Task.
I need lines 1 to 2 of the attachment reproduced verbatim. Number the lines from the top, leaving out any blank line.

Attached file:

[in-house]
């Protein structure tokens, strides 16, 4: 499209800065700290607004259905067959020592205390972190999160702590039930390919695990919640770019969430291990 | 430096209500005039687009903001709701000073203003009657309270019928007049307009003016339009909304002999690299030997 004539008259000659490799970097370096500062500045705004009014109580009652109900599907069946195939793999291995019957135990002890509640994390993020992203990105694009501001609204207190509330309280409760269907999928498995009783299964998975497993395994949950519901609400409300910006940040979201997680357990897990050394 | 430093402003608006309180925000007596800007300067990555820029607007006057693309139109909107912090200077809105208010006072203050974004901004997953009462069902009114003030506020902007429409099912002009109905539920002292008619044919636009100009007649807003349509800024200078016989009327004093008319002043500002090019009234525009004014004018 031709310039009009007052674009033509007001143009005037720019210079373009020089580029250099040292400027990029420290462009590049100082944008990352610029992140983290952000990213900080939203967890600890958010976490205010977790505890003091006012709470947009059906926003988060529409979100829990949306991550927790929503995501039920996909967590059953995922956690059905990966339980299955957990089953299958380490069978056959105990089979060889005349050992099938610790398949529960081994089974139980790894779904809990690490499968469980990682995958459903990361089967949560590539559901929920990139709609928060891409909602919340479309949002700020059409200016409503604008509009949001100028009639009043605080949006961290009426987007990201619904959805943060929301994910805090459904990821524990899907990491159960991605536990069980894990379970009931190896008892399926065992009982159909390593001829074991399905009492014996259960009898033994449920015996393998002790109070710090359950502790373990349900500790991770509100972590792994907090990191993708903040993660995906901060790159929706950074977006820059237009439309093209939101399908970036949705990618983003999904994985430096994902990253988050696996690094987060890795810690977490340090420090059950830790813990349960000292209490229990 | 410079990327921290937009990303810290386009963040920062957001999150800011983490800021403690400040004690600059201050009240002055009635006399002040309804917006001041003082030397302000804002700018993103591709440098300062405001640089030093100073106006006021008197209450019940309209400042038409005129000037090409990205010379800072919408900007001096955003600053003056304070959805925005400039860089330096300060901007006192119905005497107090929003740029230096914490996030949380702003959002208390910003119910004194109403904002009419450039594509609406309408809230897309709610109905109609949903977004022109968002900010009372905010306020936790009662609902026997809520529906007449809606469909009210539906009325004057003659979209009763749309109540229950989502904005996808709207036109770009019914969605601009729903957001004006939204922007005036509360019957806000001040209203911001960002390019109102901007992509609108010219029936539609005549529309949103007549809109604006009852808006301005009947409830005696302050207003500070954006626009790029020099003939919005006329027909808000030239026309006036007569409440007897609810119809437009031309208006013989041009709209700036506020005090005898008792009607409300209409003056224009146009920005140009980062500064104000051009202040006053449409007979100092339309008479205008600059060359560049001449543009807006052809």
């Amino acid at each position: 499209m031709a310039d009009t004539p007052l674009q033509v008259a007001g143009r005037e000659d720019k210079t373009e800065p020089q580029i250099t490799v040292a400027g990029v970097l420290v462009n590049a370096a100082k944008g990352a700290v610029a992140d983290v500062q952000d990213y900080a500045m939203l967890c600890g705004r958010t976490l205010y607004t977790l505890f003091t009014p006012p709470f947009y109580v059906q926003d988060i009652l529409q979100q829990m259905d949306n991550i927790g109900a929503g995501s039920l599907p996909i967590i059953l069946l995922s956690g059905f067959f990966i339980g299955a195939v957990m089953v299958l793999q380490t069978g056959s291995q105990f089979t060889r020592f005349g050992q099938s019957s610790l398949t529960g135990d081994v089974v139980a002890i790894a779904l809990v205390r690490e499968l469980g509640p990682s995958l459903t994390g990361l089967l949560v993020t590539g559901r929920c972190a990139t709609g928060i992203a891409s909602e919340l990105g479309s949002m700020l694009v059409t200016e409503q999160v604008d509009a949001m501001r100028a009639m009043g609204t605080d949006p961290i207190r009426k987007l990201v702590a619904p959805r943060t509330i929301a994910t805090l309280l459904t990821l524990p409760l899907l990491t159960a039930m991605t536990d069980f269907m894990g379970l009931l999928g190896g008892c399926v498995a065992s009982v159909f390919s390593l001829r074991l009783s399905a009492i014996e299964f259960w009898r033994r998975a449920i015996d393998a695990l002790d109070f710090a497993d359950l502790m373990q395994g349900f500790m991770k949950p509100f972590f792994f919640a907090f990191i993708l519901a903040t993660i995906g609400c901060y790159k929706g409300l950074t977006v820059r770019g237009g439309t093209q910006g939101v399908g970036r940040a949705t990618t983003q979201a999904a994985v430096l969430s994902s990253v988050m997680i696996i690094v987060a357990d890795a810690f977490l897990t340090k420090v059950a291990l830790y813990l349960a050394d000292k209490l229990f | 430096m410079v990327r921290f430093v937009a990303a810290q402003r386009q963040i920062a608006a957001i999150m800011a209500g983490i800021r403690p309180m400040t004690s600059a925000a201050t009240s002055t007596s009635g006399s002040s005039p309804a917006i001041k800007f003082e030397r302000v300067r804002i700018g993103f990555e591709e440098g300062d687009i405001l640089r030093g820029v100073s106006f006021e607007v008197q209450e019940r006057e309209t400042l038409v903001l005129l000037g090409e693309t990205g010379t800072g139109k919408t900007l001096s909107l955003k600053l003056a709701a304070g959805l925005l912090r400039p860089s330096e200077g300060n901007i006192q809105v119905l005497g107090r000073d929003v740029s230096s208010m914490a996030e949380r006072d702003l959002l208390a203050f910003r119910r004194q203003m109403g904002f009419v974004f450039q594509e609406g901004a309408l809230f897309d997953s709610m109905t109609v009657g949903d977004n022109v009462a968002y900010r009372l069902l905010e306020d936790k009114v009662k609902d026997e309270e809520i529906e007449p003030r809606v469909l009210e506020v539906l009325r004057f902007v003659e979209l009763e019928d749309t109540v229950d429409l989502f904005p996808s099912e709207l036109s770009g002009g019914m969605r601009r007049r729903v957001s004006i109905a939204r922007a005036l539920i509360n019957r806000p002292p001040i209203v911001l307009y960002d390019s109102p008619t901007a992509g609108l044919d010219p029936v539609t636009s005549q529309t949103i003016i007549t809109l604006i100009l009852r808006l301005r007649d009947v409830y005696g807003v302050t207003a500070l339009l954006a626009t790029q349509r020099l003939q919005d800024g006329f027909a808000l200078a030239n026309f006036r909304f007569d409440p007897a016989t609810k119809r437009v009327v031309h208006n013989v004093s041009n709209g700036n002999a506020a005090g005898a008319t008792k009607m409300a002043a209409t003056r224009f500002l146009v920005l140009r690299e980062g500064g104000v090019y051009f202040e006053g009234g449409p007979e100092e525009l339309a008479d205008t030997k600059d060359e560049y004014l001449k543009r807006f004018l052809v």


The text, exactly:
[in-house]
């Protein structure tokens, strides 16, 4: 499209800065700290607004259905067959020592205390972190999160702590039930390919695990919640770019969430291990 | 430096209500005039687009903001709701000073203003009657309270019928007049307009003016339009909304002999690299030997 004539008259000659490799970097370096500062500045705004009014109580009652109900599907069946195939793999291995019957135990002890509640994390993020992203990105694009501001609204207190509330309280409760269907999928498995009783299964998975497993395994949950519901609400409300910006940040979201997680357990897990050394 | 430093402003608006309180925000007596800007300067990555820029607007006057693309139109909107912090200077809105208010006072203050974004901004997953009462069902009114003030506020902007429409099912002009109905539920002292008619044919636009100009007649807003349509800024200078016989009327004093008319002043500002090019009234525009004014004018 031709310039009009007052674009033509007001143009005037720019210079373009020089580029250099040292400027990029420290462009590049100082944008990352610029992140983290952000990213900080939203967890600890958010976490205010977790505890003091006012709470947009059906926003988060529409979100829990949306991550927790929503995501039920996909967590059953995922956690059905990966339980299955957990089953299958380490069978056959105990089979060889005349050992099938610790398949529960081994089974139980790894779904809990690490499968469980990682995958459903990361089967949560590539559901929920990139709609928060891409909602919340479309949002700020059409200016409503604008509009949001100028009639009043605080949006961290009426987007990201619904959805943060929301994910805090459904990821524990899907990491159960991605536990069980894990379970009931190896008892399926065992009982159909390593001829074991399905009492014996259960009898033994449920015996393998002790109070710090359950502790373990349900500790991770509100972590792994907090990191993708903040993660995906901060790159929706950074977006820059237009439309093209939101399908970036949705990618983003999904994985430096994902990253988050696996690094987060890795810690977490340090420090059950830790813990349960000292209490229990 | 410079990327921290937009990303810290386009963040920062957001999150800011983490800021403690400040004690600059201050009240002055009635006399002040309804917006001041003082030397302000804002700018993103591709440098300062405001640089030093100073106006006021008197209450019940309209400042038409005129000037090409990205010379800072919408900007001096955003600053003056304070959805925005400039860089330096300060901007006192119905005497107090929003740029230096914490996030949380702003959002208390910003119910004194109403904002009419450039594509609406309408809230897309709610109905109609949903977004022109968002900010009372905010306020936790009662609902026997809520529906007449809606469909009210539906009325004057003659979209009763749309109540229950989502904005996808709207036109770009019914969605601009729903957001004006939204922007005036509360019957806000001040209203911001960002390019109102901007992509609108010219029936539609005549529309949103007549809109604006009852808006301005009947409830005696302050207003500070954006626009790029020099003939919005006329027909808000030239026309006036007569409440007897609810119809437009031309208006013989041009709209700036506020005090005898008792009607409300209409003056224009146009920005140009980062500064104000051009202040006053449409007979100092339309008479205008600059060359560049001449543009807006052809």